Wainwright, Martin J., and Michael I. Jordan. 2008. Graphical Models, Exponential Families, and Variational Inference. Vol. 1. Foundations and Trends® in Machine Learning. Now Publishers. https://doi.org/10.1561/2200000001.
Wainwright, Martin, and Michael I Jordan. 2005. “A Variational Principle for Graphical Models.” In New Directions in Statistical Signal Processing. Vol. 155. MIT Press.
Wang, Chaohui, Nikos Komodakis, and Nikos Paragios. 2013. “Markov Random Field Modeling, Inference & Learning in Computer Vision & Image Understanding: A Survey.” Computer Vision and Image Understanding 117 (11): 1610–27. https://doi.org/10.1016/j.cviu.2013.07.004.
Williams, Daniel. 2020. “Predictive Coding and Thought.” Synthese 197 (4): 1749–75. https://doi.org/10.1007/s11229-018-1768-x.
Xing, Eric P., Michael I. Jordan, and Stuart Russell. 2003. “A Generalized Mean Field Algorithm for Variational Inference in Exponential Families.” In Proceedings of the Nineteenth Conference on Uncertainty in Artificial Intelligence, 583–91. UAI’03. San Francisco, CA, USA: Morgan Kaufmann Publishers Inc. http://arxiv.org/abs/1212.2512.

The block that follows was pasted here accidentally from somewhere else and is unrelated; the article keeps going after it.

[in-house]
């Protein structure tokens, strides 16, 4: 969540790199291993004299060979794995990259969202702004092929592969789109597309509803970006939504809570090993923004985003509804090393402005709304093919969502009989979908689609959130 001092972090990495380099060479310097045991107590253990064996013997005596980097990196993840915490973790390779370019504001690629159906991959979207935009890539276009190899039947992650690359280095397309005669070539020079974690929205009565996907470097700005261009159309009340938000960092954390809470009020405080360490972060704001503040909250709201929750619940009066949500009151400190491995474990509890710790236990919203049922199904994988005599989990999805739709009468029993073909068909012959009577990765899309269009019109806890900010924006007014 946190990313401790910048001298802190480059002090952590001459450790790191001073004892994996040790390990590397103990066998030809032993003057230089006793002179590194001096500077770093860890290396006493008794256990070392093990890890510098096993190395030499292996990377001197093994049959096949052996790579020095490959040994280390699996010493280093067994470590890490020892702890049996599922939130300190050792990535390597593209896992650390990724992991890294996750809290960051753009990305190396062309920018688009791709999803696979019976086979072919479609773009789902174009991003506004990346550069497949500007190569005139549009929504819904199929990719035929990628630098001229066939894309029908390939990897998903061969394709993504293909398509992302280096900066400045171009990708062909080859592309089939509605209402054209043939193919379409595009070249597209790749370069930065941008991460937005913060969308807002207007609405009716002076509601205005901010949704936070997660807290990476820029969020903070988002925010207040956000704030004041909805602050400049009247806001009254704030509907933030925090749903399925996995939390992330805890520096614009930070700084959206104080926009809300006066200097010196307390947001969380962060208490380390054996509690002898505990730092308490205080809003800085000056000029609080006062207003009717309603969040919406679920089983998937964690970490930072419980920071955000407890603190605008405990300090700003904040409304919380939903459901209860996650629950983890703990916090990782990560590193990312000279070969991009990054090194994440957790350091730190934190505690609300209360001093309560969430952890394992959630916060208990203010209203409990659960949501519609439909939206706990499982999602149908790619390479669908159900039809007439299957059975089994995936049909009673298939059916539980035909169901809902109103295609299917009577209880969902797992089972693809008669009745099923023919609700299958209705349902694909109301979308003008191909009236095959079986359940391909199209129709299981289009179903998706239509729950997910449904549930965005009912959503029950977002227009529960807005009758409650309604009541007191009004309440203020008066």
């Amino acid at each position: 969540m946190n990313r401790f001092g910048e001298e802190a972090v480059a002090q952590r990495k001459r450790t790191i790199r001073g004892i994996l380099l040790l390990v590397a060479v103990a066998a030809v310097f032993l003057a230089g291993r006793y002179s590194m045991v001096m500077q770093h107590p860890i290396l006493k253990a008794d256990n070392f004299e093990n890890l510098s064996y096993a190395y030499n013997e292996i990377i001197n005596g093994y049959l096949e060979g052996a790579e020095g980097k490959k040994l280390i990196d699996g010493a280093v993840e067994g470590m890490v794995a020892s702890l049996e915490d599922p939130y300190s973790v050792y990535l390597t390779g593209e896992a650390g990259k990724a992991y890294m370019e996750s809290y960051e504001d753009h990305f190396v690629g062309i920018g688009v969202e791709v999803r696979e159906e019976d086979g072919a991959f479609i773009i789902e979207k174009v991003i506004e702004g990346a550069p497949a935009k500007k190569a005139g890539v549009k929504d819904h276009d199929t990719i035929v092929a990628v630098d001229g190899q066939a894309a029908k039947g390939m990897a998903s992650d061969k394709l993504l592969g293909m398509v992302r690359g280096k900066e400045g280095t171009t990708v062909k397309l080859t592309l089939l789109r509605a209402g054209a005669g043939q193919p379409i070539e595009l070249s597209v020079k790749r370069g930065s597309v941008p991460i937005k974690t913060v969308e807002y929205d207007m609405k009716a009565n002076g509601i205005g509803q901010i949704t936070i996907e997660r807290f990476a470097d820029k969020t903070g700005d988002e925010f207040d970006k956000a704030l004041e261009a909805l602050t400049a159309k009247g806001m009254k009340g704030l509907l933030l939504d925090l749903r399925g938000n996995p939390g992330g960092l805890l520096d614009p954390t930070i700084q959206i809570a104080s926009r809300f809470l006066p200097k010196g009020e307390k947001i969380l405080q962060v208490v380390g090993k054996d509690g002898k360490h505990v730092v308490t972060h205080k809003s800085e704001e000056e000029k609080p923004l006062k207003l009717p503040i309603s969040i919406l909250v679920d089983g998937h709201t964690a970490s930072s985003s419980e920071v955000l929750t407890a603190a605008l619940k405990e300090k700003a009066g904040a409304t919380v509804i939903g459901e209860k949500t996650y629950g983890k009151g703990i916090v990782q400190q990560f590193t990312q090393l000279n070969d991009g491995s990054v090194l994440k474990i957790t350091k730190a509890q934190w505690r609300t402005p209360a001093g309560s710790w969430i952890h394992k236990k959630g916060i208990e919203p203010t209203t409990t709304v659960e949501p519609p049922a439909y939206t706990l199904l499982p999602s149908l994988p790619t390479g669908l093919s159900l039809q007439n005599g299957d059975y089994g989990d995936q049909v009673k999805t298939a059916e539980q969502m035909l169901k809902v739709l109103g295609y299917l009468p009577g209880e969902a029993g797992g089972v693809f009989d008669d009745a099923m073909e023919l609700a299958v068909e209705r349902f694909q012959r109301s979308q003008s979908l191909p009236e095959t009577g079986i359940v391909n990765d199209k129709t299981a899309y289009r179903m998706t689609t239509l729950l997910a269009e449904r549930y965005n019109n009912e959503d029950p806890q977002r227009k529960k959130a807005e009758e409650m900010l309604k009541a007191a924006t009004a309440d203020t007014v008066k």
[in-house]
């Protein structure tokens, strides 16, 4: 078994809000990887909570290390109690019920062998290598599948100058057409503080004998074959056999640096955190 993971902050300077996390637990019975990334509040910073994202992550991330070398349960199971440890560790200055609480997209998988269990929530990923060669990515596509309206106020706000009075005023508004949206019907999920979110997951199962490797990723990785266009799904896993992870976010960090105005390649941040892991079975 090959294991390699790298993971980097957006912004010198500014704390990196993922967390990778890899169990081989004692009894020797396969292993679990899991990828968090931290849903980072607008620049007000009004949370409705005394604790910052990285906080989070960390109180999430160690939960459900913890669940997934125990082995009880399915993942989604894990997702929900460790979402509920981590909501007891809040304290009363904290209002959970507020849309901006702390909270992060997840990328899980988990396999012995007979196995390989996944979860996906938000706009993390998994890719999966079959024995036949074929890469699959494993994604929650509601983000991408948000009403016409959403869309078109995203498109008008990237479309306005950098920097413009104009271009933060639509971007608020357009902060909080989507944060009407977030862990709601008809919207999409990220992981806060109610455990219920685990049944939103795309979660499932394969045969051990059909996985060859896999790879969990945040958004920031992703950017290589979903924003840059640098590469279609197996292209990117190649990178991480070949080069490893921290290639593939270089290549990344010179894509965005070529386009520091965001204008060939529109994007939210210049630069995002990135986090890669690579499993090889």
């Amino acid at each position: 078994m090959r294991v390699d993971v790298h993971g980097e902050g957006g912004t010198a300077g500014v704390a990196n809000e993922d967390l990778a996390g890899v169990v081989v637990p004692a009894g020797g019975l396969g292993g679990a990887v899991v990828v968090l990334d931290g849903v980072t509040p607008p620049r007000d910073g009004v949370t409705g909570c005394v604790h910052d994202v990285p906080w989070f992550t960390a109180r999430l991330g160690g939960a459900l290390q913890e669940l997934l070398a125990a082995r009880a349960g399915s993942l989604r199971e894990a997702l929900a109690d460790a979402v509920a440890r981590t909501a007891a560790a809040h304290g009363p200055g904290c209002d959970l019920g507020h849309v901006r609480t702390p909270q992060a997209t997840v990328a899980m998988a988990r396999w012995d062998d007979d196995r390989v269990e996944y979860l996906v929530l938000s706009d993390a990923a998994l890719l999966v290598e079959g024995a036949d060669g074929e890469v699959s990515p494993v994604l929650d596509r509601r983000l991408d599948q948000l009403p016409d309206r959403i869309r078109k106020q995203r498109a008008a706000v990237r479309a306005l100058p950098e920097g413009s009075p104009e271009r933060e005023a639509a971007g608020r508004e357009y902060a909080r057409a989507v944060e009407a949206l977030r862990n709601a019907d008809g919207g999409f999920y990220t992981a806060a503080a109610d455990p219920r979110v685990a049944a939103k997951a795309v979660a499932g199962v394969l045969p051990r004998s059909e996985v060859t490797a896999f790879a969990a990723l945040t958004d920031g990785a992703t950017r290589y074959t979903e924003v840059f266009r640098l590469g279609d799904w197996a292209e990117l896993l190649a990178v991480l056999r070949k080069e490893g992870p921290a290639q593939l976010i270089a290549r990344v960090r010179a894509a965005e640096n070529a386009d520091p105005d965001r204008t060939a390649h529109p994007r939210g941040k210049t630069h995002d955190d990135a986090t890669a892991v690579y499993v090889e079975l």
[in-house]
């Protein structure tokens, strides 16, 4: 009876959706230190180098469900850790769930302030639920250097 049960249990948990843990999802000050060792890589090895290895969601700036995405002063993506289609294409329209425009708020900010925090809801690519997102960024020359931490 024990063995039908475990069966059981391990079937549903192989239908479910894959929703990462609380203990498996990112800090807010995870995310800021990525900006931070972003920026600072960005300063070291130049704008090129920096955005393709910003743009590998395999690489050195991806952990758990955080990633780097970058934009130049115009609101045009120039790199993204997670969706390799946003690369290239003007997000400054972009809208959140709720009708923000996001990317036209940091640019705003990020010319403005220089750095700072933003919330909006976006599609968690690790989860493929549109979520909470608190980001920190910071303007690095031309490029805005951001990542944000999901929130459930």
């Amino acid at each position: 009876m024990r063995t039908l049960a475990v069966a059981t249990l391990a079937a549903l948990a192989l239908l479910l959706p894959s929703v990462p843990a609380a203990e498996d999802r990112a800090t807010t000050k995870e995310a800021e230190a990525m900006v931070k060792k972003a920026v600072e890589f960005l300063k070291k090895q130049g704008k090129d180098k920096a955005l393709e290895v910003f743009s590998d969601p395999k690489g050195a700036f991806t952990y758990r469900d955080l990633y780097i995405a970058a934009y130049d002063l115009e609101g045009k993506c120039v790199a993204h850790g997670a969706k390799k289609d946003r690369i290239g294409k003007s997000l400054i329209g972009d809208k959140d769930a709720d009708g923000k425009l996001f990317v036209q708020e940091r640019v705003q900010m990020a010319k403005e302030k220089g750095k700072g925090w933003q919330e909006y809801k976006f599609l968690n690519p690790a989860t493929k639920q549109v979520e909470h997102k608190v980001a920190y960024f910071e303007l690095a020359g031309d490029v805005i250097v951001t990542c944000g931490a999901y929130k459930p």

Yedidia, J. S., W. T. Freeman, and Y. Weiss. 2003. “Understanding Belief Propagation and Its Generalizations.” In Exploring Artificial Intelligence in the New Millennium, edited by G. Lakemeyer and B. Nebel, 239–36. Morgan Kaufmann Publishers. http://www.merl.com/publications/TR2001-22.
Yedidia, Jonathan S., W. T. Freeman, and Y. Weiss. 2005. “Constructing Free-Energy Approximations and Generalized Belief Propagation Algorithms.” IEEE Transactions on Information Theory 51 (7): 2282–312. https://doi.org/10.1109/TIT.2005.850085.